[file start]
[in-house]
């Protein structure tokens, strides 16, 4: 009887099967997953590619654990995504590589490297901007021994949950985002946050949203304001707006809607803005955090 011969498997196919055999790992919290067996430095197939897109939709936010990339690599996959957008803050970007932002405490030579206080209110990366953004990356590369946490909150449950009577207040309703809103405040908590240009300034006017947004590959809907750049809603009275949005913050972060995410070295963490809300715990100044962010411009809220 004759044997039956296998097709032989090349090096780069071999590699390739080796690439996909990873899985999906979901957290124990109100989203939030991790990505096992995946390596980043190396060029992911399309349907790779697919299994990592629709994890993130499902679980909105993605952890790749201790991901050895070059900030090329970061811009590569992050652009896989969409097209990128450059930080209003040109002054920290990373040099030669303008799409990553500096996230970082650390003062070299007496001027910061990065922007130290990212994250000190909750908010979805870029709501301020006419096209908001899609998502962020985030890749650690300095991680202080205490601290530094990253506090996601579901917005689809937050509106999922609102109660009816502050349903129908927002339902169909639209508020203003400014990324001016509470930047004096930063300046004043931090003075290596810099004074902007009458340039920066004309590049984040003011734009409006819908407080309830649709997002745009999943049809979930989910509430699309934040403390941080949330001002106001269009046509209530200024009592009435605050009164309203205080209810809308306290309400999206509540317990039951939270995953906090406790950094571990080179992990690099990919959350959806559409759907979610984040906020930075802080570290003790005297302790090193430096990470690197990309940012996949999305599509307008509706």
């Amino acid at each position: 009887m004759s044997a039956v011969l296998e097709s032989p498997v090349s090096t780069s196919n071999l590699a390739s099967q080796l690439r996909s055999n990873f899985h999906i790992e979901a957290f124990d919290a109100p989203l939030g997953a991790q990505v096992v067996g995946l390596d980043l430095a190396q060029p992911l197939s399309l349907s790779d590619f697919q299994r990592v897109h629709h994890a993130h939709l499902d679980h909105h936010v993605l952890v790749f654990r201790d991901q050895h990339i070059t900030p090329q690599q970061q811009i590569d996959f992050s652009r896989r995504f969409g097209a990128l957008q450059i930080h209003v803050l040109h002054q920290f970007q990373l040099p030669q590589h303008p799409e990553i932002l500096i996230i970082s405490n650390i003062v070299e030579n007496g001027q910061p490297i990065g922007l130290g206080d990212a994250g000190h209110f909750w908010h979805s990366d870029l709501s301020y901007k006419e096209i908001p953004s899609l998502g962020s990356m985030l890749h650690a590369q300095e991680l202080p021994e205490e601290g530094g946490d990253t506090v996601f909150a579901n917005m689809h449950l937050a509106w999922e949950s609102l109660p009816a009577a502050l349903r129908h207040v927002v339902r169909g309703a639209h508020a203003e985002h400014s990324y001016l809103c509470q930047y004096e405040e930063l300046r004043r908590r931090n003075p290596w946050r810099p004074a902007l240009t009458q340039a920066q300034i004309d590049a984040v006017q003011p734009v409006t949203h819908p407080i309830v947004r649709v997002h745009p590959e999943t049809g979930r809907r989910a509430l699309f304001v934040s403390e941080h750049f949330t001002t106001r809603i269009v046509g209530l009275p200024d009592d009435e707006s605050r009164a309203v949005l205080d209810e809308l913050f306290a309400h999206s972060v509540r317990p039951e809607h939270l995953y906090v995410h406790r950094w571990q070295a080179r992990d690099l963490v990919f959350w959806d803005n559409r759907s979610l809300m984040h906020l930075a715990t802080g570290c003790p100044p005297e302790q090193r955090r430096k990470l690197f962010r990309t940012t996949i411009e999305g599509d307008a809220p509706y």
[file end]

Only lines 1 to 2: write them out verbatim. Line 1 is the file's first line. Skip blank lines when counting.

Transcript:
[in-house]
């Protein structure tokens, strides 16, 4: 009887099967997953590619654990995504590589490297901007021994949950985002946050949203304001707006809607803005955090 011969498997196919055999790992919290067996430095197939897109939709936010990339690599996959957008803050970007932002405490030579206080209110990366953004990356590369946490909150449950009577207040309703809103405040908590240009300034006017947004590959809907750049809603009275949005913050972060995410070295963490809300715990100044962010411009809220 004759044997039956296998097709032989090349090096780069071999590699390739080796690439996909990873899985999906979901957290124990109100989203939030991790990505096992995946390596980043190396060029992911399309349907790779697919299994990592629709994890993130499902679980909105993605952890790749201790991901050895070059900030090329970061811009590569992050652009896989969409097209990128450059930080209003040109002054920290990373040099030669303008799409990553500096996230970082650390003062070299007496001027910061990065922007130290990212994250000190909750908010979805870029709501301020006419096209908001899609998502962020985030890749650690300095991680202080205490601290530094990253506090996601579901917005689809937050509106999922609102109660009816502050349903129908927002339902169909639209508020203003400014990324001016509470930047004096930063300046004043931090003075290596810099004074902007009458340039920066004309590049984040003011734009409006819908407080309830649709997002745009999943049809979930989910509430699309934040403390941080949330001002106001269009046509209530200024009592009435605050009164309203205080209810809308306290309400999206509540317990039951939270995953906090406790950094571990080179992990690099990919959350959806559409759907979610984040906020930075802080570290003790005297302790090193430096990470690197990309940012996949999305599509307008509706």